Ireland Plans Incentives to Lure Game Development to the Region

October 11, 2011 -

Ireland Prime Minister Enda Kenny announced this week a comprehensive plan to attract more game development companies to the country by means of flexible incentive packages. Newly formed trade organization Games Ireland supports the move and hopes it will change the culture of games development in the country. "All the biggest brands in the world are almost here now," Games Ireland's communications director Paul Hayes told GamesIndustry.biz. "We just need to change the narrative and the types of projects they're doing. A lot of them are here in a support function."

A government report published yesterday by Forfas highlighted areas that the government is willing to look at when it comes to incentives such as tax breaks, and project grants. Hayes says that the proposed packages would be fluid, and heavily dependent on the needs of each company seeking to obtain them.

"The industry is evolving so fast that we kind of have to stay flexible in terms of the package of incentives that might work, and almost individually tailor them," he said. "We'll take the best that we can from the Korean or the French or the Canadian experience, and just try and add what we can. I think as a country we've been pretty good at that and this is the first time that we've really focused on games with a bit of a laser beam."

GI.biz notes that that many large game companies were in attendance at a Dublin launch event, including SCEE, Microsoft, Nintendo, Activision Blizzard and EA. Hayes said their input will be vital to the government's plans.

"The video game industry is the most dynamic player in today's entertainment industry. Its unique mixture of creativity, technology, interactivity and fun gives it a head start on the competition," added Games Ireland CEO David Sweeney in an official statement. "Ireland's rich reservoir of talent, technique and tenacity mean that it is now perfectly placed to play a leading role in Europe's video game industry. The Forfas report is a clear signpost for the kind of Games Incentive Package that Ireland will develop and offer to the fast changing industry to become the best place to develop games by 2016."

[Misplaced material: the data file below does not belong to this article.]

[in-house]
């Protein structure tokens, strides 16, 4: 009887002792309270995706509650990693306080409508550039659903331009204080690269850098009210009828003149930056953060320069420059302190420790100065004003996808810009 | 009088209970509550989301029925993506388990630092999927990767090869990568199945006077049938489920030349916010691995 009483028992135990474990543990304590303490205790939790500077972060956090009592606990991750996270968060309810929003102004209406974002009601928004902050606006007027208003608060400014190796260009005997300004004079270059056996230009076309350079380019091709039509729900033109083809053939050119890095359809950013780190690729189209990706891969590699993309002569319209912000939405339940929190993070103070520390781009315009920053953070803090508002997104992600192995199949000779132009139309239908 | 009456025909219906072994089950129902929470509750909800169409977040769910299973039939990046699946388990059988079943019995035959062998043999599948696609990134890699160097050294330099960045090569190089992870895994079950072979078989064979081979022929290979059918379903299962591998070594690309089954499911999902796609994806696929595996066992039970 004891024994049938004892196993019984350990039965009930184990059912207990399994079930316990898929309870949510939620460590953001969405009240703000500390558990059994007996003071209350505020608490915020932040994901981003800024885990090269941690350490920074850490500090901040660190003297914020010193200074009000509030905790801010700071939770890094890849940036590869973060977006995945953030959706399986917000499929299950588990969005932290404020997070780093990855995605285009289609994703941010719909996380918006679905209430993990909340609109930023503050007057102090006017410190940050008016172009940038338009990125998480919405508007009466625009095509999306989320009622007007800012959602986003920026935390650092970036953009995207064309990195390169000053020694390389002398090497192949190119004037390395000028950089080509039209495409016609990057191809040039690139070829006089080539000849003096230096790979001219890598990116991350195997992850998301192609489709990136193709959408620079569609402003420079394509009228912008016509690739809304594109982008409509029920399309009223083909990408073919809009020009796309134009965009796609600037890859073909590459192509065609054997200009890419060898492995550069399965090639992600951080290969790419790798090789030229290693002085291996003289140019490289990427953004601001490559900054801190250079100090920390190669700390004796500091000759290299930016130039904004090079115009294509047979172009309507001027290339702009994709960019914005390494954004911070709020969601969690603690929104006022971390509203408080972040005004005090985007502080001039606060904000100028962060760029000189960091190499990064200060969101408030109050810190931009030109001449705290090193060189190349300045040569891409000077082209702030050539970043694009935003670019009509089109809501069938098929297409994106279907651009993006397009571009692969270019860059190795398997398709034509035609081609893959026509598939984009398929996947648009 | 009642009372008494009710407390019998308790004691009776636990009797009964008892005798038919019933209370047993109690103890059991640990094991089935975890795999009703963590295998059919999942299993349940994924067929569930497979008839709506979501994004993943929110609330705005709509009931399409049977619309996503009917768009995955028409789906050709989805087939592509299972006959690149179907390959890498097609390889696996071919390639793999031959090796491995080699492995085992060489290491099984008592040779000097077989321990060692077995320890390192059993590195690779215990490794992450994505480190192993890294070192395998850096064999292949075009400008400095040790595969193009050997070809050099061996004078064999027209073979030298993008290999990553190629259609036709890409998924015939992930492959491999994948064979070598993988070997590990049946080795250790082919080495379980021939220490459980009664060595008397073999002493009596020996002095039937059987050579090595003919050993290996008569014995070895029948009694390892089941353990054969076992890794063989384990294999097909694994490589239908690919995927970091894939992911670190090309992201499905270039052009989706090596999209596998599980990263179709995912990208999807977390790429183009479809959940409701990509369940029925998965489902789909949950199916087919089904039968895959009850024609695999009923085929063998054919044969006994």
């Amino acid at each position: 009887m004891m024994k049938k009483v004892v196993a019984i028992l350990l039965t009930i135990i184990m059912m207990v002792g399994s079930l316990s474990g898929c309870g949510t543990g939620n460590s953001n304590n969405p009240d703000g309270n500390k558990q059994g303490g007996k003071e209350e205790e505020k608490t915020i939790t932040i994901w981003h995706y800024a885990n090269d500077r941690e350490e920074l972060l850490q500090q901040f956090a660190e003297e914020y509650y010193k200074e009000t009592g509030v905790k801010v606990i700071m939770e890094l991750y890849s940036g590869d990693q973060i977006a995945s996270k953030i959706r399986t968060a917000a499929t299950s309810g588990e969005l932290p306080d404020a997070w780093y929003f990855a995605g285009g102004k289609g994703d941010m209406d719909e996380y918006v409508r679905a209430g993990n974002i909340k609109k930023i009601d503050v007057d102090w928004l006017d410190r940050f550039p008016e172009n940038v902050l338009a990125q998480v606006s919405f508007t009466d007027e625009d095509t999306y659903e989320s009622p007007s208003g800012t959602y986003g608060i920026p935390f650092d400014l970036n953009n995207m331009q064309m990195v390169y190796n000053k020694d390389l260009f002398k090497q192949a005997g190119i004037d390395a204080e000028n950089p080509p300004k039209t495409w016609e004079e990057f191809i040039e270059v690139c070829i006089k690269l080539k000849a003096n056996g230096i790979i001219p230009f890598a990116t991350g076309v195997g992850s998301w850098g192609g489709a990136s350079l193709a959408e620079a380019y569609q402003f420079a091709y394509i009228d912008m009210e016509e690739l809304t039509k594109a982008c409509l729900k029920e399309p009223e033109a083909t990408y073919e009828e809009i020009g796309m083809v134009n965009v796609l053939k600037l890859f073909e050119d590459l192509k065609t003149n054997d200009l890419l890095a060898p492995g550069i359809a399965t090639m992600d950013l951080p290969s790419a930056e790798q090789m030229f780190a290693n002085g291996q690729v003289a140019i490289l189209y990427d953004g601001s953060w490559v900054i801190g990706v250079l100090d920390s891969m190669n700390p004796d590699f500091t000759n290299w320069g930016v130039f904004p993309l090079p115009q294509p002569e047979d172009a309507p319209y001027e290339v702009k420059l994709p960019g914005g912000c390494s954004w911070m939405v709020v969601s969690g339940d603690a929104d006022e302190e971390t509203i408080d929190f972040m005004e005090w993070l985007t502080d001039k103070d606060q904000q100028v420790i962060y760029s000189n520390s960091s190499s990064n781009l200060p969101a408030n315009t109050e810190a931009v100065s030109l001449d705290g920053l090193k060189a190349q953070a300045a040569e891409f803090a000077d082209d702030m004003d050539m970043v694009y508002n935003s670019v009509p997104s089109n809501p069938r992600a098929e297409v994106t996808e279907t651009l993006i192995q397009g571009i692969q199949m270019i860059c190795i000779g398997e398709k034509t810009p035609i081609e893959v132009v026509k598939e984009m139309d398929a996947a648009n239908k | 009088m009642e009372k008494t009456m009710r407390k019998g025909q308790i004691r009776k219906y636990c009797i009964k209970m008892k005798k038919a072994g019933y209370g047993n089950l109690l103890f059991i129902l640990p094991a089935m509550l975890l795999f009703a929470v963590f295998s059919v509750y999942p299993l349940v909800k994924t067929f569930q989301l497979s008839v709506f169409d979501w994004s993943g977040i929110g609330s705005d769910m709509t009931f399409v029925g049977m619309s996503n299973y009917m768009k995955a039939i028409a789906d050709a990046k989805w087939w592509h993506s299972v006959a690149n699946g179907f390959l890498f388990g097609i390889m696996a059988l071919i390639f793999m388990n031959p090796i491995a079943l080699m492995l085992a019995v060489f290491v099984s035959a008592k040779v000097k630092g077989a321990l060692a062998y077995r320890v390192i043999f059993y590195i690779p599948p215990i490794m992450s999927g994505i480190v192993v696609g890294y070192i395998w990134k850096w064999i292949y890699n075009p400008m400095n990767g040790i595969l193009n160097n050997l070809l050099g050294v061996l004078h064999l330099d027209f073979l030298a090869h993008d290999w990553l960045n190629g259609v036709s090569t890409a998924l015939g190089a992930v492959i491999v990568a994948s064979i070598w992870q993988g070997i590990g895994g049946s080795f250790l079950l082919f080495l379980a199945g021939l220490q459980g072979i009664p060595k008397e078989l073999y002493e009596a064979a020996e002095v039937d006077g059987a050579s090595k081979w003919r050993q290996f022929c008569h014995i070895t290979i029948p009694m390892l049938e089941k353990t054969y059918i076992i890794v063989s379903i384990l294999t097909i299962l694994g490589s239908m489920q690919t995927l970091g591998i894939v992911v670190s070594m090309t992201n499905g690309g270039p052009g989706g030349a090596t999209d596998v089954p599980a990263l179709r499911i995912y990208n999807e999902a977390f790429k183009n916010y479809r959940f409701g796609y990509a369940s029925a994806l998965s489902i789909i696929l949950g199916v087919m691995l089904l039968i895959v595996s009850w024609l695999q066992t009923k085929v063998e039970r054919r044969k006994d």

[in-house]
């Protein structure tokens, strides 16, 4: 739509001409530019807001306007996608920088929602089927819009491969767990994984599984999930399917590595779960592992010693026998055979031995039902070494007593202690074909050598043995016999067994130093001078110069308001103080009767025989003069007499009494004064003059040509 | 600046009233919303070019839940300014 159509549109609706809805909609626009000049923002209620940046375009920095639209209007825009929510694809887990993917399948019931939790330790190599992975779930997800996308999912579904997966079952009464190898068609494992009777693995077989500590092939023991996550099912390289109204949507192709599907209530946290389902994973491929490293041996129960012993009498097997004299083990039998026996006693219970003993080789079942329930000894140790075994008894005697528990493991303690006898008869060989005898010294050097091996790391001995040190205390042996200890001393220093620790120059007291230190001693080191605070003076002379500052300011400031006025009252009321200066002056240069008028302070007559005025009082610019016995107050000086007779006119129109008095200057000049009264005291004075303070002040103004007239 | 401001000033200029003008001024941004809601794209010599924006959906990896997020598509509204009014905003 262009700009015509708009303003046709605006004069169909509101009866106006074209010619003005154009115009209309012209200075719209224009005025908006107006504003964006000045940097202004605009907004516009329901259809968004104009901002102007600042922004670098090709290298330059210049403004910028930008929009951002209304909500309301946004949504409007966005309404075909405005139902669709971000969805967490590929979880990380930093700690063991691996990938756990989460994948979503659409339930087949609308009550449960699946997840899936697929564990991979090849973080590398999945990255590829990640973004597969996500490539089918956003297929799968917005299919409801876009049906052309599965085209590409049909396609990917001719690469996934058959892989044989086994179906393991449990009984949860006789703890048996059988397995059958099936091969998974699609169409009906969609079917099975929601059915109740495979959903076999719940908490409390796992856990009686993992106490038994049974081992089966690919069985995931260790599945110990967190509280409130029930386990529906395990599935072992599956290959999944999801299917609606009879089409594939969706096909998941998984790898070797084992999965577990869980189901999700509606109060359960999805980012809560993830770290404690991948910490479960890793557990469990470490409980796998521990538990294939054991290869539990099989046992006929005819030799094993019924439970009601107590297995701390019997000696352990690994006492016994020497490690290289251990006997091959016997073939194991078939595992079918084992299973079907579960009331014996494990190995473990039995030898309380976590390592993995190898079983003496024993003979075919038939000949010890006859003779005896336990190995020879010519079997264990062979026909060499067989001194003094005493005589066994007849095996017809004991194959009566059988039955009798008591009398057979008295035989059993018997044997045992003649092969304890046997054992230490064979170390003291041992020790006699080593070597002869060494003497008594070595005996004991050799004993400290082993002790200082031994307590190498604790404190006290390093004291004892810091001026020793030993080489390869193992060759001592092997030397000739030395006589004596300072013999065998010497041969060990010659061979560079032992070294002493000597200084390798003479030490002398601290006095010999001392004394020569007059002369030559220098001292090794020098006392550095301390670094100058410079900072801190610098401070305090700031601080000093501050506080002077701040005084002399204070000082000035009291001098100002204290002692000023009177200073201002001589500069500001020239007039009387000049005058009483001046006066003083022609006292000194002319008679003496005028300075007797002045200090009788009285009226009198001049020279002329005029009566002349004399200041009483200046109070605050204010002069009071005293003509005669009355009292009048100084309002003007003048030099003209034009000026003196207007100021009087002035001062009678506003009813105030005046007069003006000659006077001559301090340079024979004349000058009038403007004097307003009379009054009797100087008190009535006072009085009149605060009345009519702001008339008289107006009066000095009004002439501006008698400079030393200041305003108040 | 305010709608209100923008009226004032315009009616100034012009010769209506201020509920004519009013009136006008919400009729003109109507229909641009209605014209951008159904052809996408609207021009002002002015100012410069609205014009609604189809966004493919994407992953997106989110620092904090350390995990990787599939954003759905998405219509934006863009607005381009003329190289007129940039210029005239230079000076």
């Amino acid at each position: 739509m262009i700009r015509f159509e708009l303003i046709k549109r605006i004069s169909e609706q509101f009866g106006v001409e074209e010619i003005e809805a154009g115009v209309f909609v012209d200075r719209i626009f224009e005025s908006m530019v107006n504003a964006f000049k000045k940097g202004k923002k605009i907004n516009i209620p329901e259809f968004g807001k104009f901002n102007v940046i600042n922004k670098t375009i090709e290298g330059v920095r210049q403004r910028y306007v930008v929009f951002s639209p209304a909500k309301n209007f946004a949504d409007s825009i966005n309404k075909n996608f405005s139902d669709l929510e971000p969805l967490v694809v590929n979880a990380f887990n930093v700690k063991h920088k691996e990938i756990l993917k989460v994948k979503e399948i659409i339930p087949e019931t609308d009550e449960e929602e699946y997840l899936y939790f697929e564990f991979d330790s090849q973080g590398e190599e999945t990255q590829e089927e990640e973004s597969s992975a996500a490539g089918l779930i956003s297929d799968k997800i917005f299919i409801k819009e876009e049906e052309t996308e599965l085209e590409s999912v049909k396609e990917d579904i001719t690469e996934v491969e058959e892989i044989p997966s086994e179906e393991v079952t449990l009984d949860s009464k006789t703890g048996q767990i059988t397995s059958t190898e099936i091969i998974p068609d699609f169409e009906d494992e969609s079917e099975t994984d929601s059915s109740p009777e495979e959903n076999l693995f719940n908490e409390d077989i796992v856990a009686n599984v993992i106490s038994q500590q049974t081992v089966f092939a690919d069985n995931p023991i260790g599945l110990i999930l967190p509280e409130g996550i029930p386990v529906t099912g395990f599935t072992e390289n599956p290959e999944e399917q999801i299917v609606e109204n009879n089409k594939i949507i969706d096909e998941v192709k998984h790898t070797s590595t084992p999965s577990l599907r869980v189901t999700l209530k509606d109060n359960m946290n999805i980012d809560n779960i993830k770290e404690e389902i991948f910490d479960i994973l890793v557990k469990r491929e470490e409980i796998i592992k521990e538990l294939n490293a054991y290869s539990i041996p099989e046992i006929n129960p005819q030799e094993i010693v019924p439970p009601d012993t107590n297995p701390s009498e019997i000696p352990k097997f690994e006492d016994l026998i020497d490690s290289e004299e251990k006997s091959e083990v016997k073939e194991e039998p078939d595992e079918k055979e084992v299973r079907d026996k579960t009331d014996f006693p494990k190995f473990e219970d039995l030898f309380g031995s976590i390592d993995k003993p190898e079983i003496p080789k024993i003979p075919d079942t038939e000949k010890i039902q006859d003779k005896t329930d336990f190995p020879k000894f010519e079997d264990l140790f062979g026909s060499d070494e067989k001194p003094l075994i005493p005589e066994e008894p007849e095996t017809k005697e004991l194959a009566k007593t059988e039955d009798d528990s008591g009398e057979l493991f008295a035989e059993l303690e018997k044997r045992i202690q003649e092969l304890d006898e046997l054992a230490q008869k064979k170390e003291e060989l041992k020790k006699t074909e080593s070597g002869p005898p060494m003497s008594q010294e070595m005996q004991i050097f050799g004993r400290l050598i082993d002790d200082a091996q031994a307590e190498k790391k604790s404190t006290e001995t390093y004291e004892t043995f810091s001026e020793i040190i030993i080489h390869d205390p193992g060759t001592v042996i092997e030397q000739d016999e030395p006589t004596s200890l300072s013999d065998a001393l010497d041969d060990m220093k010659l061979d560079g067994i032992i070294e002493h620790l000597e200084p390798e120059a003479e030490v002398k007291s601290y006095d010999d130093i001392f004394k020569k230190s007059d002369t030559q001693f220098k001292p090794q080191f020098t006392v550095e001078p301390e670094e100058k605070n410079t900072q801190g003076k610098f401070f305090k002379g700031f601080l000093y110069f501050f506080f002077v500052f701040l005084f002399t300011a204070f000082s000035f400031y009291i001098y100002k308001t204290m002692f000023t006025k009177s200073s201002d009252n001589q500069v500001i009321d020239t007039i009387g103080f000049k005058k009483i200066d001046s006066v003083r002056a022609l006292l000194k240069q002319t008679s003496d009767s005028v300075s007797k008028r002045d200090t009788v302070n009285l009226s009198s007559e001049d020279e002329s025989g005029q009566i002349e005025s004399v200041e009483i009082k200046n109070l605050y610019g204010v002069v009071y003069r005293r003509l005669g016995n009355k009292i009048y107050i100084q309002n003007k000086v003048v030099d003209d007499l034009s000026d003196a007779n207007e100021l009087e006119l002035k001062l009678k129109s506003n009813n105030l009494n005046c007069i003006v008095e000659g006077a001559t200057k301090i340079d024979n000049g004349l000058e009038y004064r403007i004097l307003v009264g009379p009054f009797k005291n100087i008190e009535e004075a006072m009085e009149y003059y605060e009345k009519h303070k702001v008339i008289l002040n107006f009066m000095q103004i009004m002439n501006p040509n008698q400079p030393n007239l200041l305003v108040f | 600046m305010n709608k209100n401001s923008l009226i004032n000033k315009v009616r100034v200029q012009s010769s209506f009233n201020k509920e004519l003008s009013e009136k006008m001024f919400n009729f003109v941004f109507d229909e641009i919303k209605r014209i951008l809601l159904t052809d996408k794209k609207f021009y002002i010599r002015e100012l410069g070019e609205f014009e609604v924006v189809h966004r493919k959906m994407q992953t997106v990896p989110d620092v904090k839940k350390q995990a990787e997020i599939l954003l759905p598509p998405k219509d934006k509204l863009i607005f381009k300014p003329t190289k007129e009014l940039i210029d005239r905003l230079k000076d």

The Forfas report identifies six key opportunities for Ireland including developing an "international cluster," enhancing skills and experience by addressing short term needs, attracting and developing a talent pool, building international visibility for the country, incentivizing research and development efforts with Irish based firms, and delivering next generation broadband.

"Games can also be a catalyst for growth in a host of other related activities in the digital economy including social networks, search engines, animation, film and video and e-learning," says Martin Shanahan, chief executive of Forfas. "Success for Ireland in the games sector, however, is not a given and will require a step-change in policy and decisive action. The digital economy, of which the games sector is a pioneering force, is different: the sheer pace of change within it, the confluence of creativity, technology and commercial acumen, the revolutionised business models and novel monetisation strategies, the integral role that the customer plays in innovation, and the shifting dynamics through partnerships, mergers and acquisitions."